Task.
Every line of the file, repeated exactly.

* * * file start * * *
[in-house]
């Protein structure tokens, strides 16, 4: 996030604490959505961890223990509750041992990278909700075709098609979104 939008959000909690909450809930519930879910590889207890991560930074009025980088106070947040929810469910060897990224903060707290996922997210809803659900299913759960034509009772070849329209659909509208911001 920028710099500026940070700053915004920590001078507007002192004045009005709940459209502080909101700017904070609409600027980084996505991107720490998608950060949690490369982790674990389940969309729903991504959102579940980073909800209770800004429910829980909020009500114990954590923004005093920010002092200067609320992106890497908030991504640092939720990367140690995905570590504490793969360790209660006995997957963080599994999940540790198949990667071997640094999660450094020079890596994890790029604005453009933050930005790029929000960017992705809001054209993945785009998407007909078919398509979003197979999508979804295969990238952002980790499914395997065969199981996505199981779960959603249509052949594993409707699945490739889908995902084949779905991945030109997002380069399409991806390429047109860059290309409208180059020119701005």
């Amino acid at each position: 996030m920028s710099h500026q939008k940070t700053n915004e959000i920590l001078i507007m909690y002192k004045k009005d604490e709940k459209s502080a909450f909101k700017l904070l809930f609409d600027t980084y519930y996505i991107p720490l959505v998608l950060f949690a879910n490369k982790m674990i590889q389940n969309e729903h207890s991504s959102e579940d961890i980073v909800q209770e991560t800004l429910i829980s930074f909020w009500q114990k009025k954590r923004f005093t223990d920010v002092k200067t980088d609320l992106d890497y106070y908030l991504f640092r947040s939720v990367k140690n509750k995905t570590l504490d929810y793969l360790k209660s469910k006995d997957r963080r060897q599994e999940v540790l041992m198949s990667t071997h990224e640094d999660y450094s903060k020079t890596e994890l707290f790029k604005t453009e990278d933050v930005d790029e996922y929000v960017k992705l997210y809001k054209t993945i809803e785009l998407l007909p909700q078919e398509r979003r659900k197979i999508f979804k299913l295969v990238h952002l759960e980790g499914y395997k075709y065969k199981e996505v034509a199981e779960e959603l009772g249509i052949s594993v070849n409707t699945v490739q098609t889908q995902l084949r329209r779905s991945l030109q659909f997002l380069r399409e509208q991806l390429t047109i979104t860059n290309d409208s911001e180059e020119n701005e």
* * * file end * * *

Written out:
[in-house]
């Protein structure tokens, strides 16, 4: 996030604490959505961890223990509750041992990278909700075709098609979104 939008959000909690909450809930519930879910590889207890991560930074009025980088106070947040929810469910060897990224903060707290996922997210809803659900299913759960034509009772070849329209659909509208911001 920028710099500026940070700053915004920590001078507007002192004045009005709940459209502080909101700017904070609409600027980084996505991107720490998608950060949690490369982790674990389940969309729903991504959102579940980073909800209770800004429910829980909020009500114990954590923004005093920010002092200067609320992106890497908030991504640092939720990367140690995905570590504490793969360790209660006995997957963080599994999940540790198949990667071997640094999660450094020079890596994890790029604005453009933050930005790029929000960017992705809001054209993945785009998407007909078919398509979003197979999508979804295969990238952002980790499914395997065969199981996505199981779960959603249509052949594993409707699945490739889908995902084949779905991945030109997002380069399409991806390429047109860059290309409208180059020119701005």
């Amino acid at each position: 996030m920028s710099h500026q939008k940070t700053n915004e959000i920590l001078i507007m909690y002192k004045k009005d604490e709940k459209s502080a909450f909101k700017l904070l809930f609409d600027t980084y519930y996505i991107p720490l959505v998608l950060f949690a879910n490369k982790m674990i590889q389940n969309e729903h207890s991504s959102e579940d961890i980073v909800q209770e991560t800004l429910i829980s930074f909020w009500q114990k009025k954590r923004f005093t223990d920010v002092k200067t980088d609320l992106d890497y106070y908030l991504f640092r947040s939720v990367k140690n509750k995905t570590l504490d929810y793969l360790k209660s469910k006995d997957r963080r060897q599994e999940v540790l041992m198949s990667t071997h990224e640094d999660y450094s903060k020079t890596e994890l707290f790029k604005t453009e990278d933050v930005d790029e996922y929000v960017k992705l997210y809001k054209t993945i809803e785009l998407l007909p909700q078919e398509r979003r659900k197979i999508f979804k299913l295969v990238h952002l759960e980790g499914y395997k075709y065969k199981e996505v034509a199981e779960e959603l009772g249509i052949s594993v070849n409707t699945v490739q098609t889908q995902l084949r329209r779905s991945l030109q659909f997002l380069r399409e509208q991806l390429t047109i979104t860059n290309d409208s911001e180059e020119n701005e």